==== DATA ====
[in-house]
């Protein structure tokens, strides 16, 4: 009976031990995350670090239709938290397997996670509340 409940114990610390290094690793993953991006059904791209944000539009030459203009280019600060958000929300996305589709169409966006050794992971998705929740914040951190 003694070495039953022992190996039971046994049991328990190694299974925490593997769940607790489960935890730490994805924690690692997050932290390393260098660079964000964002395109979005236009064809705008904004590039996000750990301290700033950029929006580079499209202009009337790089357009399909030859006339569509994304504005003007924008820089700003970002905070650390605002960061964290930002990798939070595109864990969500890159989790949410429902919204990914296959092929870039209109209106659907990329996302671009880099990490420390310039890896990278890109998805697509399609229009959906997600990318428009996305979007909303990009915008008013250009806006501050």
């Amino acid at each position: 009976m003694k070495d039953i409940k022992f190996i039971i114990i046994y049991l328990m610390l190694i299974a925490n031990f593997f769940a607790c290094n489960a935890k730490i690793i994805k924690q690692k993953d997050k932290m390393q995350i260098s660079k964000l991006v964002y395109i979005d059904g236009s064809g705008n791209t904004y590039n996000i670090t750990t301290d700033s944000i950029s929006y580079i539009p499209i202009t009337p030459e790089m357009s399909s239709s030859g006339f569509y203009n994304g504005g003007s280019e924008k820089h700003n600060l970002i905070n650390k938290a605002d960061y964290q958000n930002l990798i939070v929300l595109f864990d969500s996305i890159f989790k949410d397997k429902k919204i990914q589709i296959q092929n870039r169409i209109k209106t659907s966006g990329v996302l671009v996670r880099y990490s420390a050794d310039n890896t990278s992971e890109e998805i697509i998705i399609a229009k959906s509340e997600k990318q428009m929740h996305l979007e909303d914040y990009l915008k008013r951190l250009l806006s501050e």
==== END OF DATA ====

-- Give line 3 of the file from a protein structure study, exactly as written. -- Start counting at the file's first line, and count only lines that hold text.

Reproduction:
């Amino acid at each position: 009976m003694k070495d039953i409940k022992f190996i039971i114990i046994y049991l328990m610390l190694i299974a925490n031990f593997f769940a607790c290094n489960a935890k730490i690793i994805k924690q690692k993953d997050k932290m390393q995350i260098s660079k964000l991006v964002y395109i979005d059904g236009s064809g705008n791209t904004y590039n996000i670090t750990t301290d700033s944000i950029s929006y580079i539009p499209i202009t009337p030459e790089m357009s399909s239709s030859g006339f569509y203009n994304g504005g003007s280019e924008k820089h700003n600060l970002i905070n650390k938290a605002d960061y964290q958000n930002l990798i939070v929300l595109f864990d969500s996305i890159f989790k949410d397997k429902k919204i990914q589709i296959q092929n870039r169409i209109k209106t659907s966006g990329v996302l671009v996670r880099y990490s420390a050794d310039n890896t990278s992971e890109e998805i697509i998705i399609a229009k959906s509340e997600k990318q428009m929740h996305l979007e909303d914040y990009l915008k008013r951190l250009l806006s501050e």